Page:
Olivia Boccara

Hôpital Ambroise Paré Paul Desbief, Marsiglia, Provence-Alpes-Côte d'Azur, France

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Publications (8)7.83 Total impact

  • [Show abstract] [Hide abstract]
    ABSTRACT: Merkel cell carcinoma (MCC) is a rare neuroendocrine tumor of the skin. The epidemiological factors strongly associated with this tumor are: age over 65 years, fair skin, chronic sun exposure and immune suppression. Data are sparse in the literature and many questions remain unanswered regarding the diagnosis and treatment of this tumor. To provide clinical practice guidelines for the diagnosis and treatment of MCC. The literature data were analyzed and the current American and German practice guidelines were compared. Consensus items between these two guidelines were adopted as recommendations. Regarding discordant points, a formalized expert consensus process was devised. The guidelines were then written up by an editorial panel and validated by the Cutaneous Oncology Group of the French Society of Dermatology. The guidelines were drawn up according to three levels of scientific evidence: (a) complete agreement between the American and German guidelines; (b) the results of the formalized expert consensus process; and (c) the expert opinion of the steering group, based on analysis of the available evidence. The guidelines presented here are up-to-date recommendations on the clinical and pathological procedures for MCC diagnosis, staging, surgical treatment, sentinel node biopsy, radiotherapy and follow-up. These guidelines for diagnosis and treatment of MCC should standardize MCC management, which may not be optimal in France today.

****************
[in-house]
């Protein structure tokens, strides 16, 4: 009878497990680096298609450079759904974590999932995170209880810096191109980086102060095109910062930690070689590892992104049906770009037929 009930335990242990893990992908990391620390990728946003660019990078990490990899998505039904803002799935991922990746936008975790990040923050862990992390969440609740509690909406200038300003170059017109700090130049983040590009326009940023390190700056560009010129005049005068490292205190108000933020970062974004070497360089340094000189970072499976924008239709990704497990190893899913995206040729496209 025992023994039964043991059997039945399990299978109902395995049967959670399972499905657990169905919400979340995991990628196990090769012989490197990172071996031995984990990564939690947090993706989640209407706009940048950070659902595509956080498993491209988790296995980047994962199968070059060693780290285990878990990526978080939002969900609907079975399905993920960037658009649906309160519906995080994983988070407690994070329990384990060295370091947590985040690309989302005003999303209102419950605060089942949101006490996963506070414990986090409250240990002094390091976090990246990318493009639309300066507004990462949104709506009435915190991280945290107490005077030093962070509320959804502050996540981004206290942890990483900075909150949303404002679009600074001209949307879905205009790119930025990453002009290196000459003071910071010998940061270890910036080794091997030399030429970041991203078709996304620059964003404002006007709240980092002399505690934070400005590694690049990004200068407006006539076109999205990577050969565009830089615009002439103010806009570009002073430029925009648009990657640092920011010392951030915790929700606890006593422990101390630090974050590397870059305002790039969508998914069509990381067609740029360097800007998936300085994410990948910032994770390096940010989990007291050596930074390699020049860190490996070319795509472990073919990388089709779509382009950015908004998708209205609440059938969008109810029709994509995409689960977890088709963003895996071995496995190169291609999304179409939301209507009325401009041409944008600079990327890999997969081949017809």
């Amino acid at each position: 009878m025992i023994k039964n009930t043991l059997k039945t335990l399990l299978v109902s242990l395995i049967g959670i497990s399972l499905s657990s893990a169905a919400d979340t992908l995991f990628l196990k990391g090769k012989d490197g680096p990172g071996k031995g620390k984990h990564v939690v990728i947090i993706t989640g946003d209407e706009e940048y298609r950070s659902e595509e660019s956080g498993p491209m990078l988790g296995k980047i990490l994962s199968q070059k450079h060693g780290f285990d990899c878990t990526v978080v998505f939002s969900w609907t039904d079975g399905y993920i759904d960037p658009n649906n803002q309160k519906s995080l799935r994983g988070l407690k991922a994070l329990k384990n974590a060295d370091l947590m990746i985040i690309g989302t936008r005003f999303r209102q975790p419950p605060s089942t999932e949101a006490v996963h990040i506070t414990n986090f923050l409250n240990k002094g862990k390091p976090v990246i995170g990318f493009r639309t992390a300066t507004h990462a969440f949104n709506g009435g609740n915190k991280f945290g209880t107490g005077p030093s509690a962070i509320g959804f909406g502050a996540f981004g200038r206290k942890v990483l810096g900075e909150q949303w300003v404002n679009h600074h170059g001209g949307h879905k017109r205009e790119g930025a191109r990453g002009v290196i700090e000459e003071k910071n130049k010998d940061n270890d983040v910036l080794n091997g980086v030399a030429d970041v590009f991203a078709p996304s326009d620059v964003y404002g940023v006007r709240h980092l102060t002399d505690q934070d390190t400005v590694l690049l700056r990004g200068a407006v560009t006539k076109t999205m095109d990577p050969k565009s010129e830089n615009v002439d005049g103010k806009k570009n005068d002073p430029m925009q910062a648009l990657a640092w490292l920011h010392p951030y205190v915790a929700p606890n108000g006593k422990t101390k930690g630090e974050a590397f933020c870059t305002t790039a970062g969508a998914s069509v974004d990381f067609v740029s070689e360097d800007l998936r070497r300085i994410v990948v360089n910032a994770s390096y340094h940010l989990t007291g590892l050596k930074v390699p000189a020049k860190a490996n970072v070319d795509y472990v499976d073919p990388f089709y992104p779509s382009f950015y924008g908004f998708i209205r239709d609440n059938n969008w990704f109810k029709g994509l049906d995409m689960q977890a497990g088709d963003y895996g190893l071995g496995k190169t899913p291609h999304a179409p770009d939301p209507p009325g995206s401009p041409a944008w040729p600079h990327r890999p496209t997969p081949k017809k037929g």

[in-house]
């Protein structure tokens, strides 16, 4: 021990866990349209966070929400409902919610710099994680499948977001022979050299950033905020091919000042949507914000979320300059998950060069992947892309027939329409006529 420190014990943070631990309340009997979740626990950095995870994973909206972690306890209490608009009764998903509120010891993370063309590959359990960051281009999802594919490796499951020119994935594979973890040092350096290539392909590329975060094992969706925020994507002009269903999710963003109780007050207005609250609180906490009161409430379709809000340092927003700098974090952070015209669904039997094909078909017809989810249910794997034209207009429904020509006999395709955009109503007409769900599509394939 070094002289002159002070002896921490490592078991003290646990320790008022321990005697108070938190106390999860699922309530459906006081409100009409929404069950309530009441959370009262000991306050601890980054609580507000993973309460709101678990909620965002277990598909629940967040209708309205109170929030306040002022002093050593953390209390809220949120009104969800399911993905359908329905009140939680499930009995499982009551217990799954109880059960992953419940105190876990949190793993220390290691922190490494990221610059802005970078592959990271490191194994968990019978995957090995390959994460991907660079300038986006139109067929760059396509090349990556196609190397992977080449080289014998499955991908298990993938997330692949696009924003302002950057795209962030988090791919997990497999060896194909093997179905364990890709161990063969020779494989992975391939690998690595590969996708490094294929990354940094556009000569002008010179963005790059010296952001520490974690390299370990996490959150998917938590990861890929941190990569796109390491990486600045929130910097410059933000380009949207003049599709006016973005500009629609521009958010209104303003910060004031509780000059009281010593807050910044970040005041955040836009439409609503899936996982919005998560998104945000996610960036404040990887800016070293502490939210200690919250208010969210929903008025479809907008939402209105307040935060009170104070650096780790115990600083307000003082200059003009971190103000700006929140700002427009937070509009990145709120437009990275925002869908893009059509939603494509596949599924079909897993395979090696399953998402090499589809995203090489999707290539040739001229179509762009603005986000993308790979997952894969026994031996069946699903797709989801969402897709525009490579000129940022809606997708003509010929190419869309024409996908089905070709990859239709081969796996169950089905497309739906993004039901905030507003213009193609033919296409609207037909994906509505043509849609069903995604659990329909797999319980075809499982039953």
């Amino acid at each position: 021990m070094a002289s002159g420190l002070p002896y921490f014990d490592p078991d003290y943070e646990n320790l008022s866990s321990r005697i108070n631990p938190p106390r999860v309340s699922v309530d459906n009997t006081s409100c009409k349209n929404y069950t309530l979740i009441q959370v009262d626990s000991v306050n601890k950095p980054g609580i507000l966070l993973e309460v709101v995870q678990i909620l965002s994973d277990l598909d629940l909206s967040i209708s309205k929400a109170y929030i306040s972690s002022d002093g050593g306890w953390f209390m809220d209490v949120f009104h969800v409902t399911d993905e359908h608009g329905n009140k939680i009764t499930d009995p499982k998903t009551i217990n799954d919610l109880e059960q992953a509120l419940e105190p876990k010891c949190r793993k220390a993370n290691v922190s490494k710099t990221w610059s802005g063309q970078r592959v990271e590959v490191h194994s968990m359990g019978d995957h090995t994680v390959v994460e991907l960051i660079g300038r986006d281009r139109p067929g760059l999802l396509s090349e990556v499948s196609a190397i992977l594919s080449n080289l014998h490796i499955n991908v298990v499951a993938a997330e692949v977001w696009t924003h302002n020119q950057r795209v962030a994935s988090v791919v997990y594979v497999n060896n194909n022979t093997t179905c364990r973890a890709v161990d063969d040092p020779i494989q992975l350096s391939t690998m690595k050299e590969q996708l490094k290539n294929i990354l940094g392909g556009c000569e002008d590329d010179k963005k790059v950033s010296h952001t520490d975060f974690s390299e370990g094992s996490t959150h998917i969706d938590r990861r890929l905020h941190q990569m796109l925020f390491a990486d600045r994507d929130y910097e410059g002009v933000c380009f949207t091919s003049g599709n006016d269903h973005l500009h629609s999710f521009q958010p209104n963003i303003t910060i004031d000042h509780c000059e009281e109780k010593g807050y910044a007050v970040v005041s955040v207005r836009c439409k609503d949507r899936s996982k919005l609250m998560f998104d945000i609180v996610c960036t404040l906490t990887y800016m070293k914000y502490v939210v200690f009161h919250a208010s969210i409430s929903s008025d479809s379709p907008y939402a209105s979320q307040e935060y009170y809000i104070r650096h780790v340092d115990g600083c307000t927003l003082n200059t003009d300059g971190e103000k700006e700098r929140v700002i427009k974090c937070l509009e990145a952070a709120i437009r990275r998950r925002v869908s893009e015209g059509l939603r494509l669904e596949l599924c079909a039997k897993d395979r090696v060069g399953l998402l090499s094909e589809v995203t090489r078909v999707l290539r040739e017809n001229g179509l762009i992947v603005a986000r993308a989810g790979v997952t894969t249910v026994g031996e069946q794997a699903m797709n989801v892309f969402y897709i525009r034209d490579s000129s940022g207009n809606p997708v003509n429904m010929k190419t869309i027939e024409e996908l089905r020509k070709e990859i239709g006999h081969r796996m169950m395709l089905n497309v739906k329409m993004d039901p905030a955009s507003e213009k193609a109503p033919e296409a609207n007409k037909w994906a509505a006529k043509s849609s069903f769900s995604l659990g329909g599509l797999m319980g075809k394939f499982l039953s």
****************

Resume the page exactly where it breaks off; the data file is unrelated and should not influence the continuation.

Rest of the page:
European journal of dermatology: EJD 04/2012; 22(3):375-9. · 1.95 Impact Factor
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    ABSTRACT: Photodynamic therapy (PDT) using 5-aminolevulinic acid (5-ALA) is an effective treatment for several conditions such as Bowen's disease, subsets of basal cell carcinomas and actinic keratosis. Surgical resection is the first-choice therapy for extramammary Paget's disease (EMPD), but extensive resection is highly invasive and recurrences are frequent. We report two cases of genital EMPD treated by PDT with partial efficacy. The first patient, a 78-year-old male, suffered from pubic and scrotal Paget's disease for 6 years despite numerous treatments. The second patient, a 78-year-old female, had vulvar involvement for 2 years that was resistant to multiple treatments. The disease was recurrent and chronic with important pruritus and significant impact on the quality of life. Methyl 5-aminolevulinate was applied for 3 h, and irradiation was applied with red light (630 nm) using a total light dose of 37 J/cm(2) for a period of 10 min. The patients were treated every 2 to 4 weeks for a total of at least three treatments. Both patients experienced a partial transient reduction in their symptoms. One patient had a partial transient remission (< 50% reduction of the involved surface), whereas in the other patient, PDT failed to reduce the surface area of the lesions.